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City of Peace?

March 7, 2013

I arrived today in Jerusalem. The city is overwhelming in it’s beauty. The hills roll starkly into the skyline whichIMG_0638 produce a deft beauty that makes you take immediate notice. I’ve done a lot of reading and some history teaching on the City of Peace, but seeing the Old Walls is something else. Once you get into the old city, it is another world.

The streets are packed with people and the city divided into “quarters” (i think I’ve been through 5 so far) each with their own distinct feel. After much walking around and slightly lost (but trust me, as long as you are not weighed down with too much gear, getting lost in Jerusalem is a fascinating experience), I found my hotel and Father Bob was waiting for me in the hostel. He takes me on a brief walking tour of, on our way to lunch- and IMG_0582shows me a few of the schools. “This is a good place for food” he points to a pizza house “but we need to find a Christian place” “Oh” I go to ask “Do you support the Palestinian Christians” he shakes his head “No, it’s because they serve beer.”
After a great lunch and consuming a beautiful Palestinian dark ale (tabeh beer I think) Father Bob returns to the hotel and I decide to go on a self guided tour of Jerusalem. I head to the Jewish Quarter and find my way near the Western Wall. These are the remains of the old Jewish Temple, destroyed by the Romans around 75 CE. A half a dozen centuries later, the Muslims built the Al-Aqsa Mosque (literally means “the far away mosque”) on the remains. The site is one of the most contentious pieces of land in the world. Some Christians believe the Anti-Christ will rebuild the temple here and hence support Israeli occupation. Yep. That’s not made up.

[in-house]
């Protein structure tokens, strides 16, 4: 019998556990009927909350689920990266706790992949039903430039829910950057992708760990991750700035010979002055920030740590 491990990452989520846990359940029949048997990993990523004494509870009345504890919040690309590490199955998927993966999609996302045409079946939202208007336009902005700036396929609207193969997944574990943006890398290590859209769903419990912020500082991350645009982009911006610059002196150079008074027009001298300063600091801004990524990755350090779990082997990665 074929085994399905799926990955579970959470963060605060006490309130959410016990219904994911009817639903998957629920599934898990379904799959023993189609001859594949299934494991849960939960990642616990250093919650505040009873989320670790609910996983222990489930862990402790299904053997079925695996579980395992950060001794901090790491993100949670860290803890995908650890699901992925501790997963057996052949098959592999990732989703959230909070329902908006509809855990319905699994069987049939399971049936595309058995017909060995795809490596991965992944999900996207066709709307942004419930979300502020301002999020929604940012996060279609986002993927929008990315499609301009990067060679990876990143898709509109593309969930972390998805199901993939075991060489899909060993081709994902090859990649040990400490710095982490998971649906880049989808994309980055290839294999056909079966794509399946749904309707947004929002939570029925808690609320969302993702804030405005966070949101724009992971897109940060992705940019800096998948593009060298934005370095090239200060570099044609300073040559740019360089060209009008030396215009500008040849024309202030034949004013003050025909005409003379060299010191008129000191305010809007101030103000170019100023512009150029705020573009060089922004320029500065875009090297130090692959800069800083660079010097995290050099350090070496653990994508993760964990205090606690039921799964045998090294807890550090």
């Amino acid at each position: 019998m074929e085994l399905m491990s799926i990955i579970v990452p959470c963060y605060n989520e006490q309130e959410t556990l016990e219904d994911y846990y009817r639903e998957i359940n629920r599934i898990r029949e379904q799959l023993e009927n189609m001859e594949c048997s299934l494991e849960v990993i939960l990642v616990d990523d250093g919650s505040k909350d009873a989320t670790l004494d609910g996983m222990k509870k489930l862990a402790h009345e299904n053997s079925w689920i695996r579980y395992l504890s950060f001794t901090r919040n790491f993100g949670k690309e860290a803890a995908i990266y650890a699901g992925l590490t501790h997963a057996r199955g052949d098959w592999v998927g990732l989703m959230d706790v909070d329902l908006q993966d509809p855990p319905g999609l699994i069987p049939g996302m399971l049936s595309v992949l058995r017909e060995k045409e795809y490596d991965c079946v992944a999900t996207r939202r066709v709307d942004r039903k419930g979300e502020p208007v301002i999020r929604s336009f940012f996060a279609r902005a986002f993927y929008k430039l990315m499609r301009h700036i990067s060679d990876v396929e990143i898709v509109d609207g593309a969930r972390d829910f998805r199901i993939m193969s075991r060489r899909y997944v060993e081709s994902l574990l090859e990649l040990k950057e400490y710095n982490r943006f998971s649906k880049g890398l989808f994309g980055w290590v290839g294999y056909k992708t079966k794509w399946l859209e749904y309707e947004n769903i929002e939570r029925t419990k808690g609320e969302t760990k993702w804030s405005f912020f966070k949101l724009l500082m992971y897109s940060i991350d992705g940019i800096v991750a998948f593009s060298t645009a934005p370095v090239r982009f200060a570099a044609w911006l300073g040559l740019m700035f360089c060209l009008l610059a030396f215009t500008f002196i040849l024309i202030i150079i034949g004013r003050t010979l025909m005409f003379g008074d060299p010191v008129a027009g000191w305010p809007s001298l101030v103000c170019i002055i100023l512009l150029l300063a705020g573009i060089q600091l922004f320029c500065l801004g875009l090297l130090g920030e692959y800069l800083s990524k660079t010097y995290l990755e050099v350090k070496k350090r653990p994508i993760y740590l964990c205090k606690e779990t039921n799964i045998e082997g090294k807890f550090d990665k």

On the way to the Western Wall a man named Amit stops me, an Orthodox Jew, “Where are you from? Australia? I spent four months in Australia.” He is a beggar. He is dressed up, he is intelligent, he is friendly, but he is from a Jewish settlement and spruiks money from tourists claiming his people have no food or nappies. I avoid the money issue and keep talking to him. He is a nice guy, has three kids, works on the farm in his settlement and he would love me to give him 100 shekels for his family. I explain I am on a tight budget and don’t want to give him money and he says “thank you, have a nice day” and immediately says to a couple behind me “Where are you from?” they reply in German and with a cheer Amit speaks German to them (I assume it’s German).
On our walking tour Bob shows me the light rail (tram) that connects Jerusalem. At first I am impressed, innovative, cheap public transport helps everyone. Bob goes on to explain though, “This doesn’t even stop on the West Bank. It goes through a lot of Settlements and goes past Palestinian communities- this is a tool of oppression.” I am flabbergasted. At university when we learn about trams they are spruiked as awesome, little environmental damage, cheap so good for poor people and a great alternative to cars. in most Western cities, trams are under attack and likely to be dismantled- here, Jerusalem builds a big one- and use it as a way to further oppress the Palestinians. You can use it, so long as you are going to a Jewish Settlement. The “Aparthi-Tram” I call it.